Obama bypasses Congress, attempts to force companies to reveal political donations through SEC
The Obama administration is attempting to bypass Congress and force publicly-traded companies to reveal their political donations through regulation.
The Securities and Exchange Commission’s Division of Corporate Finance has begun the steps necessary to create a regulation that would in many ways mirror the DISCLOSE Act — a bill Senate Democrats have failed to pass through Congress.
Created in reaction to the 2010 Citizens United Supreme Court ruling that said corporations and unions could not have limits placed on their political expenditures, the Senate bill would require political organizations to publicly name their donors and the amounts they give.
The SEC regulation would do the reverse — force companies to disclose the political groups they support — and have a similar effect.
“The Division [of Corporate Finance] is considering whether to recommend that the Commission issue a proposed rule to require that public companies provide disclosure to shareholders regarding the use of corporate resources for political activities,” reads the proposal, as reported to the president’s Office of Information and Regulatory Affairs.
Reacting to news that the SEC is considering adopting a similar regulation without Congress, a spokesman for Senate Minority Leader Mitch McConnell condemned the action as a “direct assault” on the First Amendment.
“Sen. McConnell believes that in this country, there are few rights more sacred than those protected by our First Amendment,” the spokesman told The Daily Caller in a statement. “This action would be a direct assault on those rights, which is one of the chief reasons Congress has defeated similar proposals multiple times.”
McConnell has been the most outspoken Republican to condemn the Obama administration’s efforts to reveal the names of donors who give to political groups, declaring that the president is attempting to “silence [his] critics.”
“This administration claims that the goal of this bill is transparency, but the enthusiasm with which it has embraced the thuggish tactics of the left suggest that its true goal is to silence critics,” McConnell said at a speech in June of 2012.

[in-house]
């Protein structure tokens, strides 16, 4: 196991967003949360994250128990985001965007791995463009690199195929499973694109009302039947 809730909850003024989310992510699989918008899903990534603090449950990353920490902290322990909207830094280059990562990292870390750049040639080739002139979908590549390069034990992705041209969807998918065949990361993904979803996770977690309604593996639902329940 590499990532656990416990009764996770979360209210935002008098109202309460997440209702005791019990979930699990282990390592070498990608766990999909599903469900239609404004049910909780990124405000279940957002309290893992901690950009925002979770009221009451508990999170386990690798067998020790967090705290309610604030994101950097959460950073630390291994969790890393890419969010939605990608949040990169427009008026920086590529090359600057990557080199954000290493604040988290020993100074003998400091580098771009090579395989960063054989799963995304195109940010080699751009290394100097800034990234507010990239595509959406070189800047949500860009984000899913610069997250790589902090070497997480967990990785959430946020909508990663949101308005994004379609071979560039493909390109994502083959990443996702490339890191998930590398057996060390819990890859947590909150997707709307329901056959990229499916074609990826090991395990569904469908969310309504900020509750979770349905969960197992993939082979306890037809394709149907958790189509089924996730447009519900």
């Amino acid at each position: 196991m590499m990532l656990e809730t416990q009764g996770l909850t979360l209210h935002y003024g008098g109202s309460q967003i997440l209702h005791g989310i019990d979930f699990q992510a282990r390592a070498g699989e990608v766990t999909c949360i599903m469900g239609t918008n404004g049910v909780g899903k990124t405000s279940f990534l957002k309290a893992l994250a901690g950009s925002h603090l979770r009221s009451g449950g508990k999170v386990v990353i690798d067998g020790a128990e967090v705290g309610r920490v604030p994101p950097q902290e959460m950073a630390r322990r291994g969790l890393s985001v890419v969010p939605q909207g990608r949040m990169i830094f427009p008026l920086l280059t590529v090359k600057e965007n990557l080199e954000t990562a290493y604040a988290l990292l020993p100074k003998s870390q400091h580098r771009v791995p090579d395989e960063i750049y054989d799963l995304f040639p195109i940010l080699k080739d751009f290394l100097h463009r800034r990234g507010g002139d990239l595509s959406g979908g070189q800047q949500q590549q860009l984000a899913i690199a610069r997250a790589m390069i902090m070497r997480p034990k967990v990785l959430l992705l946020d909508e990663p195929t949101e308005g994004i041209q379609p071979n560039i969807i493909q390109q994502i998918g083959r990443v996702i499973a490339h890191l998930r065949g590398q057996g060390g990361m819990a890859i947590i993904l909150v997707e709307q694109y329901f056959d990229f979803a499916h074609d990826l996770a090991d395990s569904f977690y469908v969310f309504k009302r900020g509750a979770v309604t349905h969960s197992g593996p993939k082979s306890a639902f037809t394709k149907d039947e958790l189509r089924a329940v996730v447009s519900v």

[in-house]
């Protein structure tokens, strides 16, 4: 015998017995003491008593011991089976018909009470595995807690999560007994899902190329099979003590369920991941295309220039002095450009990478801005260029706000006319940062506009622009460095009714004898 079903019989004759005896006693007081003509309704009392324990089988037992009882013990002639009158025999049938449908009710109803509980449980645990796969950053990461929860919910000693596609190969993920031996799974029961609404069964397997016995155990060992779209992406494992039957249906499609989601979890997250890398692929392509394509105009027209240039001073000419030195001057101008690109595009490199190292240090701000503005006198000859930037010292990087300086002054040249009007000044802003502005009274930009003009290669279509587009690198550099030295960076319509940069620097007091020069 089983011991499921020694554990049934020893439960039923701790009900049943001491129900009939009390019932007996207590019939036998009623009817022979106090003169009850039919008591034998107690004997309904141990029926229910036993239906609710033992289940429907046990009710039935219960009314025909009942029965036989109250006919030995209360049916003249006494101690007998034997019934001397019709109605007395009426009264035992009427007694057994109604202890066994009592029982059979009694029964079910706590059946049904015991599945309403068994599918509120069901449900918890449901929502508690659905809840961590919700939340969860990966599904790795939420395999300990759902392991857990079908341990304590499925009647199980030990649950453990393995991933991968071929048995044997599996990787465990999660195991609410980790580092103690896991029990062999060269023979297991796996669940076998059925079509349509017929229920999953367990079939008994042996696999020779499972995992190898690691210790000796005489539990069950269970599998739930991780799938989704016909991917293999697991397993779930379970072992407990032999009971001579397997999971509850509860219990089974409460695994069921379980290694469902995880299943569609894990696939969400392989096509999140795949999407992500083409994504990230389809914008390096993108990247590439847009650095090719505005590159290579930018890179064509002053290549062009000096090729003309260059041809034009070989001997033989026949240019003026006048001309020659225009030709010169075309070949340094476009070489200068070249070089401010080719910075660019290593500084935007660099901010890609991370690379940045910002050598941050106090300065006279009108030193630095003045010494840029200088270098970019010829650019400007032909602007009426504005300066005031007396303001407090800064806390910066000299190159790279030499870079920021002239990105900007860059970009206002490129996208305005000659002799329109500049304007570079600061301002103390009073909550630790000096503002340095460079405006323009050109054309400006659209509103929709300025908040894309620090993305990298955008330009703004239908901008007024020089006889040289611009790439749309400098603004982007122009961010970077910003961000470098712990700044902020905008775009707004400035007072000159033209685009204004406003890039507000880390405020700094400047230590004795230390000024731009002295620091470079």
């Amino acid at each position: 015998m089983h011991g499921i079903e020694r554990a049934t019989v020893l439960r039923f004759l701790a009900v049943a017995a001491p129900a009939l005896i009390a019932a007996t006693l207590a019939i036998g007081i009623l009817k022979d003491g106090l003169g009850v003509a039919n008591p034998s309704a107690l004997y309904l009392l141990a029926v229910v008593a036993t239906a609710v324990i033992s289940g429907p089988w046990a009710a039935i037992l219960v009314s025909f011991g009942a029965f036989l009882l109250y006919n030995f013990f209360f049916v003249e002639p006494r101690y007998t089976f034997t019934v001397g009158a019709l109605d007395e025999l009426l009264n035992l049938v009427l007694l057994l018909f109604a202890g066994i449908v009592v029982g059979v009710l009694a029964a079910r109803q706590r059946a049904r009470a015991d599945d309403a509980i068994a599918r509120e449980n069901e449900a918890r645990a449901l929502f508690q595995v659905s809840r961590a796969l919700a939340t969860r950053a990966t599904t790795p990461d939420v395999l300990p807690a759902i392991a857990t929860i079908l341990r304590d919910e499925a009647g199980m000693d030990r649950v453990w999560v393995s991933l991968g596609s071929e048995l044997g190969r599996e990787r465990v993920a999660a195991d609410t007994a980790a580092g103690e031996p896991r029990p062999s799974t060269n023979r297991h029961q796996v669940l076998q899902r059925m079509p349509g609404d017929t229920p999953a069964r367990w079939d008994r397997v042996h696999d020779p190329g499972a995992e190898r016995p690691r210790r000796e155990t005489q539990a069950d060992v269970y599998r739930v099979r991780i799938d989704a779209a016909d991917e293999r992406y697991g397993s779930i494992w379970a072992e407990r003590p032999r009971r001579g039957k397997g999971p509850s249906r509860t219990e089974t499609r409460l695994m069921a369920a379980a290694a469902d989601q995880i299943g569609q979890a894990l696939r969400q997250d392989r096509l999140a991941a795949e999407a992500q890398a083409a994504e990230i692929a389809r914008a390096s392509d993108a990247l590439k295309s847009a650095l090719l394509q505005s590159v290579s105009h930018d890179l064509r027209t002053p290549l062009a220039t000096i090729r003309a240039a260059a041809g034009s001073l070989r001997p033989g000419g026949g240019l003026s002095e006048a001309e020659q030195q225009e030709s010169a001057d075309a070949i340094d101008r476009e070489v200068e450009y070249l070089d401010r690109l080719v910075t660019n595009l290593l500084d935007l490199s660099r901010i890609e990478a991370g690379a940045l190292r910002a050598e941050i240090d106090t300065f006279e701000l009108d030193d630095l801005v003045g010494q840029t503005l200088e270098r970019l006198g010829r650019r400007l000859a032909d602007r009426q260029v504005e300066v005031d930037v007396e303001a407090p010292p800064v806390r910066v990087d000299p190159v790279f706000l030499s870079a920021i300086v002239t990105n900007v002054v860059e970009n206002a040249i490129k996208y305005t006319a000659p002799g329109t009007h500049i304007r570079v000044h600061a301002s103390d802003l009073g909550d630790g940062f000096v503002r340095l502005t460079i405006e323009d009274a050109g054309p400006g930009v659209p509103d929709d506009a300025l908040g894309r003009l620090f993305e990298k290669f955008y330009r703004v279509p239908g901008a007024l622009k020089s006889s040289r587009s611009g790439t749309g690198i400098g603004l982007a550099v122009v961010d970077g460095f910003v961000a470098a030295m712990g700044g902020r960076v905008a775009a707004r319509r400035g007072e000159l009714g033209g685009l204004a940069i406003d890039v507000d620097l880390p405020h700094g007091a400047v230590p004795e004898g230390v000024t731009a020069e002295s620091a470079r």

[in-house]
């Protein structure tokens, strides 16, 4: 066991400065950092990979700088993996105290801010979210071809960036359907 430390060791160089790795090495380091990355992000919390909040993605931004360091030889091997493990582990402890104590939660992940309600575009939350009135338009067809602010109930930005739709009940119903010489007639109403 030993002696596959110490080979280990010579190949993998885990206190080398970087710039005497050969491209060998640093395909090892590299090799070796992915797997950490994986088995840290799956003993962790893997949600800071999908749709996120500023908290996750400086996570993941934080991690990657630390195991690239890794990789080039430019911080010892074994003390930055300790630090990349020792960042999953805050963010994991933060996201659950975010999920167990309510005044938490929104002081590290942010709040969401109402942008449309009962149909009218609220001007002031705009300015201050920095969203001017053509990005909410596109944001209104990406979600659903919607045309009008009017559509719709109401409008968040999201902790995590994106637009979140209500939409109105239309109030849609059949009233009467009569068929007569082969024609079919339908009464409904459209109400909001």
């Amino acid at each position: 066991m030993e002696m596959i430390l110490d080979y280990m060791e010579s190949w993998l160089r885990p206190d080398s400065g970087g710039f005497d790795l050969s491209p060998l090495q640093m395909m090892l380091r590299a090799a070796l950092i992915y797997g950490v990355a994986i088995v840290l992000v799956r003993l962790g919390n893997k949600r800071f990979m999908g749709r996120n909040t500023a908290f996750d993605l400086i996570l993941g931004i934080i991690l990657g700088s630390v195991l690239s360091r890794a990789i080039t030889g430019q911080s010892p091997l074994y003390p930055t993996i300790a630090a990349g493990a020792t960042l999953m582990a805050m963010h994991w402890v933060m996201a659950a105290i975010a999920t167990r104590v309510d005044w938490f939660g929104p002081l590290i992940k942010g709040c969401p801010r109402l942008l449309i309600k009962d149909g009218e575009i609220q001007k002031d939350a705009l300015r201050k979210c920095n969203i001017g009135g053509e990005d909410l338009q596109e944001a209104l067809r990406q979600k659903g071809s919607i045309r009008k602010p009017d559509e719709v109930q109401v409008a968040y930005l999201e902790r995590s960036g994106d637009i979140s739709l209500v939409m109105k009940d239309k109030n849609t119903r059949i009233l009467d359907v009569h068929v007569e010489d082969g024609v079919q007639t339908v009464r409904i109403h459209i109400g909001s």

In another speech that very same June Friday, McConnell cited a comment made by top Obama adviser David Axelrod just days earlier. “When we win, we will use whatever tools out there, including a constitutional amendment, to turn this back,” Axelrod said, referring to the Citizens United Supreme Court ruling. “I understand the free speech argument, but when the Koch brothers can spend $400 million, more than the McCain campaign and the Republican Party spent last time, that’s very concerning.”
“This, my friends, is all you need to know about this administration’s view of free speech,” McConnell would fire back. “The courts have said that Congress doesn’t have the authority to muzzle political speech. So the president himself will seek to go around it by attempting to change the First Amendment.”
All the chatter about amending the Constitution to overturn Citizens United would eventually escape Obama’s lips — or fingers in this case — as well.
In August, Obama participated in a Reddit “Ask Me Anything” question-and-answer discussion in which he announced that he would consider amending the Constitution “to overturn Citizens United (assuming the Supreme Court doesn’t revisit it.)”
Later that week, McConnell fired back again, this time in an exclusive interview with TheDC.
“It’s an act of genuine radicalism,” McConnell said. “We haven’t amended the First Amendment in 235 years. The First Amendment is the core of not only freedom of religion, freedom to petition the government, and the rest, but most important, freedom of speech.”
As to the SEC’s chances of actually forcing the DISCLOSE Act through regulation, Bloomberg News reported Wednesday that the SEC’s Republican commissioners are committed to seeing the proposal blocked.
“That should not be one of our priorities,” said SEC Commissioner Daniel M. Gallagher, according to Bloomberg. “That is just a political wish-list item. I think I speak for myself and I can speak for [Republican] Commissioner [Troy] Paredes. We have no interest in pursuing that.”